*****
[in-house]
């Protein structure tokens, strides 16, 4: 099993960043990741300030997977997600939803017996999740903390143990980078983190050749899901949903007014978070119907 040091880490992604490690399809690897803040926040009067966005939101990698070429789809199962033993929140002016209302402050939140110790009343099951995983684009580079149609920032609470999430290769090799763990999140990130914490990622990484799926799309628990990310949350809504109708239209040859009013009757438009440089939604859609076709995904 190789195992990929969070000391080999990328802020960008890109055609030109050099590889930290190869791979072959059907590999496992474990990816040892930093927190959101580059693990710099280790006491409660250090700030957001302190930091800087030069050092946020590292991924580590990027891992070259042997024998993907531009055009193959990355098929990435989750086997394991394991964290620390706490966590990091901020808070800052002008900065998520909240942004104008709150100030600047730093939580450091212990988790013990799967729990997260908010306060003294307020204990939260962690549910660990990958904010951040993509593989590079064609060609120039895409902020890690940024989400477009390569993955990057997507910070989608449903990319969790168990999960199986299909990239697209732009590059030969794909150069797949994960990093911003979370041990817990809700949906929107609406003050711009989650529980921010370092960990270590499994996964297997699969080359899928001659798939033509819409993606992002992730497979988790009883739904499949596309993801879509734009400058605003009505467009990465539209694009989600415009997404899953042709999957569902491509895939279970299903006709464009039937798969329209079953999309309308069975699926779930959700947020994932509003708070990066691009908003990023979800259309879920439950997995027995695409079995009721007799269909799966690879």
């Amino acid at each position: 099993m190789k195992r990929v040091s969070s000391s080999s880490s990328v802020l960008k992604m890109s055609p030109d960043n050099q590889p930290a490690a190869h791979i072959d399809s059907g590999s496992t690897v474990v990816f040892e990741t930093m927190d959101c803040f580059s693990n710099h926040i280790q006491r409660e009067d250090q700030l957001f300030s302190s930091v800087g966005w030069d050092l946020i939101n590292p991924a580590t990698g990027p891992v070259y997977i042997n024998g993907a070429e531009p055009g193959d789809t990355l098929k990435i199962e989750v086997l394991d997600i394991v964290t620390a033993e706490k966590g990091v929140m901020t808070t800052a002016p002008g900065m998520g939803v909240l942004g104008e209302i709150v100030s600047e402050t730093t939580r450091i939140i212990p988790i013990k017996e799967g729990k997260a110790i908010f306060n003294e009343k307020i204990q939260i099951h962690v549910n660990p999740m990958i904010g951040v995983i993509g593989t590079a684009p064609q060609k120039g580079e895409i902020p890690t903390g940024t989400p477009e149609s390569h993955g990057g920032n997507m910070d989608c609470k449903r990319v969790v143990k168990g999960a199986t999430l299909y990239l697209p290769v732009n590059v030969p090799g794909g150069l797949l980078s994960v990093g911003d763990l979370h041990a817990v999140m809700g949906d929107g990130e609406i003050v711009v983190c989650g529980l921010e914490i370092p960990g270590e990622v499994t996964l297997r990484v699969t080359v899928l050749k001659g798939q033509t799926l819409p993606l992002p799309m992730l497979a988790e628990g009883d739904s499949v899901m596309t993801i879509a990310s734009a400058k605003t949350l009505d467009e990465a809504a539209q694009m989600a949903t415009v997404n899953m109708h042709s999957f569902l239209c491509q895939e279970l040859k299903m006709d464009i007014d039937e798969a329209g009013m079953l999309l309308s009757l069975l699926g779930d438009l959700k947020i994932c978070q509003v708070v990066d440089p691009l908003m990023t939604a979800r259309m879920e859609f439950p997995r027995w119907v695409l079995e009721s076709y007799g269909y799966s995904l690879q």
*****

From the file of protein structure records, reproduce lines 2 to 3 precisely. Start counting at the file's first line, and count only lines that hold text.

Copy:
């Protein structure tokens, strides 16, 4: 099993960043990741300030997977997600939803017996999740903390143990980078983190050749899901949903007014978070119907 040091880490992604490690399809690897803040926040009067966005939101990698070429789809199962033993929140002016209302402050939140110790009343099951995983684009580079149609920032609470999430290769090799763990999140990130914490990622990484799926799309628990990310949350809504109708239209040859009013009757438009440089939604859609076709995904 190789195992990929969070000391080999990328802020960008890109055609030109050099590889930290190869791979072959059907590999496992474990990816040892930093927190959101580059693990710099280790006491409660250090700030957001302190930091800087030069050092946020590292991924580590990027891992070259042997024998993907531009055009193959990355098929990435989750086997394991394991964290620390706490966590990091901020808070800052002008900065998520909240942004104008709150100030600047730093939580450091212990988790013990799967729990997260908010306060003294307020204990939260962690549910660990990958904010951040993509593989590079064609060609120039895409902020890690940024989400477009390569993955990057997507910070989608449903990319969790168990999960199986299909990239697209732009590059030969794909150069797949994960990093911003979370041990817990809700949906929107609406003050711009989650529980921010370092960990270590499994996964297997699969080359899928001659798939033509819409993606992002992730497979988790009883739904499949596309993801879509734009400058605003009505467009990465539209694009989600415009997404899953042709999957569902491509895939279970299903006709464009039937798969329209079953999309309308069975699926779930959700947020994932509003708070990066691009908003990023979800259309879920439950997995027995695409079995009721007799269909799966690879």
């Amino acid at each position: 099993m190789k195992r990929v040091s969070s000391s080999s880490s990328v802020l960008k992604m890109s055609p030109d960043n050099q590889p930290a490690a190869h791979i072959d399809s059907g590999s496992t690897v474990v990816f040892e990741t930093m927190d959101c803040f580059s693990n710099h926040i280790q006491r409660e009067d250090q700030l957001f300030s302190s930091v800087g966005w030069d050092l946020i939101n590292p991924a580590t990698g990027p891992v070259y997977i042997n024998g993907a070429e531009p055009g193959d789809t990355l098929k990435i199962e989750v086997l394991d997600i394991v964290t620390a033993e706490k966590g990091v929140m901020t808070t800052a002016p002008g900065m998520g939803v909240l942004g104008e209302i709150v100030s600047e402050t730093t939580r450091i939140i212990p988790i013990k017996e799967g729990k997260a110790i908010f306060n003294e009343k307020i204990q939260i099951h962690v549910n660990p999740m990958i904010g951040v995983i993509g593989t590079a684009p064609q060609k120039g580079e895409i902020p890690t903390g940024t989400p477009e149609s390569h993955g990057g920032n997507m910070d989608c609470k449903r990319v969790v143990k168990g999960a199986t999430l299909y990239l697209p290769v732009n590059v030969p090799g794909g150069l797949l980078s994960v990093g911003d763990l979370h041990a817990v999140m809700g949906d929107g990130e609406i003050v711009v983190c989650g529980l921010e914490i370092p960990g270590e990622v499994t996964l297997r990484v699969t080359v899928l050749k001659g798939q033509t799926l819409p993606l992002p799309m992730l497979a988790e628990g009883d739904s499949v899901m596309t993801i879509a990310s734009a400058k605003t949350l009505d467009e990465a809504a539209q694009m989600a949903t415009v997404n899953m109708h042709s999957f569902l239209c491509q895939e279970l040859k299903m006709d464009i007014d039937e798969a329209g009013m079953l999309l309308s009757l069975l699926g779930d438009l959700k947020i994932c978070q509003v708070v990066d440089p691009l908003m990023t939604a979800r259309m879920e859609f439950p997995r027995w119907v695409l079995e009721s076709y007799g269909y799966s995904l690879q």